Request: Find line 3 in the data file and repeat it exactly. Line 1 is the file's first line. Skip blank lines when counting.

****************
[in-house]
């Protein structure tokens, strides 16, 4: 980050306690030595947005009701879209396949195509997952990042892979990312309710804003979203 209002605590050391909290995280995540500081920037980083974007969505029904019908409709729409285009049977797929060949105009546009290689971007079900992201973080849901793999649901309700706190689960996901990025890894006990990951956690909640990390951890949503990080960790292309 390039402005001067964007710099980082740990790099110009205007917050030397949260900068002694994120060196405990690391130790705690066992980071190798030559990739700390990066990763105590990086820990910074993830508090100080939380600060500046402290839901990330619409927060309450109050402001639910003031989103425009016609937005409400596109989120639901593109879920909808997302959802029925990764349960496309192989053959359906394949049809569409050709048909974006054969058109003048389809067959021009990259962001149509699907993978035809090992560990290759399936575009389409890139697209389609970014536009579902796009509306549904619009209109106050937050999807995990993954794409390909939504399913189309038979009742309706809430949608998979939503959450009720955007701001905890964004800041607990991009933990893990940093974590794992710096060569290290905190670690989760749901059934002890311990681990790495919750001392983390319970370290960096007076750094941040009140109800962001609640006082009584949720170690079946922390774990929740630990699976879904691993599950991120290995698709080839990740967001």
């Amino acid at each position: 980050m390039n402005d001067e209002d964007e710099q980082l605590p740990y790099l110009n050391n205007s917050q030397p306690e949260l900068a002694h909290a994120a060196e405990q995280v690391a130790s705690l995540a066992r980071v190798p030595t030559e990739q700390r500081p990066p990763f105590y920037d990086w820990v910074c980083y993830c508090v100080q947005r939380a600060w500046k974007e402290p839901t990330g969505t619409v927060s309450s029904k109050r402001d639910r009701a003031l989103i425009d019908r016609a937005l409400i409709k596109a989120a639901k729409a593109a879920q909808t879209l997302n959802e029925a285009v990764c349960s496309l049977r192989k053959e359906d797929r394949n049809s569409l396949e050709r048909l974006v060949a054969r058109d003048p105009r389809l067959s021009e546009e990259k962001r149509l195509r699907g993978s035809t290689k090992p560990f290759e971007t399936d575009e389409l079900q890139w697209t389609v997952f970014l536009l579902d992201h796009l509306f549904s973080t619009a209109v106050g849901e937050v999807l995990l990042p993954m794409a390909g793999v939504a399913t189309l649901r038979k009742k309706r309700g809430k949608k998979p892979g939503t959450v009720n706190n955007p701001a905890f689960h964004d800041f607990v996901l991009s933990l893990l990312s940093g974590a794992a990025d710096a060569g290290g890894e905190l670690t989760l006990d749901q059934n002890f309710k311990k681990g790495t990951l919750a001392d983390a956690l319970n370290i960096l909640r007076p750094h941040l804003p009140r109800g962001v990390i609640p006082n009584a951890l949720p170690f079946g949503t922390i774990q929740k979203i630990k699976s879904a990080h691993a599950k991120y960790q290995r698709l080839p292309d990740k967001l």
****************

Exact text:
């Amino acid at each position: 980050m390039n402005d001067e209002d964007e710099q980082l605590p740990y790099l110009n050391n205007s917050q030397p306690e949260l900068a002694h909290a994120a060196e405990q995280v690391a130790s705690l995540a066992r980071v190798p030595t030559e990739q700390r500081p990066p990763f105590y920037d990086w820990v910074c980083y993830c508090v100080q947005r939380a600060w500046k974007e402290p839901t990330g969505t619409v927060s309450s029904k109050r402001d639910r009701a003031l989103i425009d019908r016609a937005l409400i409709k596109a989120a639901k729409a593109a879920q909808t879209l997302n959802e029925a285009v990764c349960s496309l049977r192989k053959e359906d797929r394949n049809s569409l396949e050709r048909l974006v060949a054969r058109d003048p105009r389809l067959s021009e546009e990259k962001r149509l195509r699907g993978s035809t290689k090992p560990f290759e971007t399936d575009e389409l079900q890139w697209t389609v997952f970014l536009l579902d992201h796009l509306f549904s973080t619009a209109v106050g849901e937050v999807l995990l990042p993954m794409a390909g793999v939504a399913t189309l649901r038979k009742k309706r309700g809430k949608k998979p892979g939503t959450v009720n706190n955007p701001a905890f689960h964004d800041f607990v996901l991009s933990l893990l990312s940093g974590a794992a990025d710096a060569g290290g890894e905190l670690t989760l006990d749901q059934n002890f309710k311990k681990g790495t990951l919750a001392d983390a956690l319970n370290i960096l909640r007076p750094h941040l804003p009140r109800g962001v990390i609640p006082n009584a951890l949720p170690f079946g949503t922390i774990q929740k979203i630990k699976s879904a990080h691993a599950k991120y960790q290995r698709l080839p292309d990740k967001l």